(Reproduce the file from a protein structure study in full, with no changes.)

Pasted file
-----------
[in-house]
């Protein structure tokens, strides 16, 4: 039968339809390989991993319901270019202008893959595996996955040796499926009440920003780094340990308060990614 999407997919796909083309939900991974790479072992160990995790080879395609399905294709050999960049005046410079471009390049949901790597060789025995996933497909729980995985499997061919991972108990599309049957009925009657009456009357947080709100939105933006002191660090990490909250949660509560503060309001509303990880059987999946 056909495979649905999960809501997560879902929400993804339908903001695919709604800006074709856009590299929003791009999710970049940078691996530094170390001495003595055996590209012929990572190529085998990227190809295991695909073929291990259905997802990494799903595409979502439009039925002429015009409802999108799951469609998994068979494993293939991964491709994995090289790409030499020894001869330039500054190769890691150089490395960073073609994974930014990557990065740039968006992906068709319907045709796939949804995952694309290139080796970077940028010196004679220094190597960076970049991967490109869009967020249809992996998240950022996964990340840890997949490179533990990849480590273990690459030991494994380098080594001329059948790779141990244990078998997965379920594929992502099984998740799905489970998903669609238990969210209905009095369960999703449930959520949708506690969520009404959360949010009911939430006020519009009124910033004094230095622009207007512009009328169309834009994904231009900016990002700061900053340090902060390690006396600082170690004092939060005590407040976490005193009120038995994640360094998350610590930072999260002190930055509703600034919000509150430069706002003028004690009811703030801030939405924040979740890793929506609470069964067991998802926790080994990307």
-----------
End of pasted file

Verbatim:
[in-house]
């Protein structure tokens, strides 16, 4: 039968339809390989991993319901270019202008893959595996996955040796499926009440920003780094340990308060990614 999407997919796909083309939900991974790479072992160990995790080879395609399905294709050999960049005046410079471009390049949901790597060789025995996933497909729980995985499997061919991972108990599309049957009925009657009456009357947080709100939105933006002191660090990490909250949660509560503060309001509303990880059987999946 056909495979649905999960809501997560879902929400993804339908903001695919709604800006074709856009590299929003791009999710970049940078691996530094170390001495003595055996590209012929990572190529085998990227190809295991695909073929291990259905997802990494799903595409979502439009039925002429015009409802999108799951469609998994068979494993293939991964491709994995090289790409030499020894001869330039500054190769890691150089490395960073073609994974930014990557990065740039968006992906068709319907045709796939949804995952694309290139080796970077940028010196004679220094190597960076970049991967490109869009967020249809992996998240950022996964990340840890997949490179533990990849480590273990690459030991494994380098080594001329059948790779141990244990078998997965379920594929992502099984998740799905489970998903669609238990969210209905009095369960999703449930959520949708506690969520009404959360949010009911939430006020519009009124910033004094230095622009207007512009009328169309834009994904231009900016990002700061900053340090902060390690006396600082170690004092939060005590407040976490005193009120038995994640360094998350610590930072999260002190930055509703600034919000509150430069706002003028004690009811703030801030939405924040979740890793929506609470069964067991998802926790080994990307």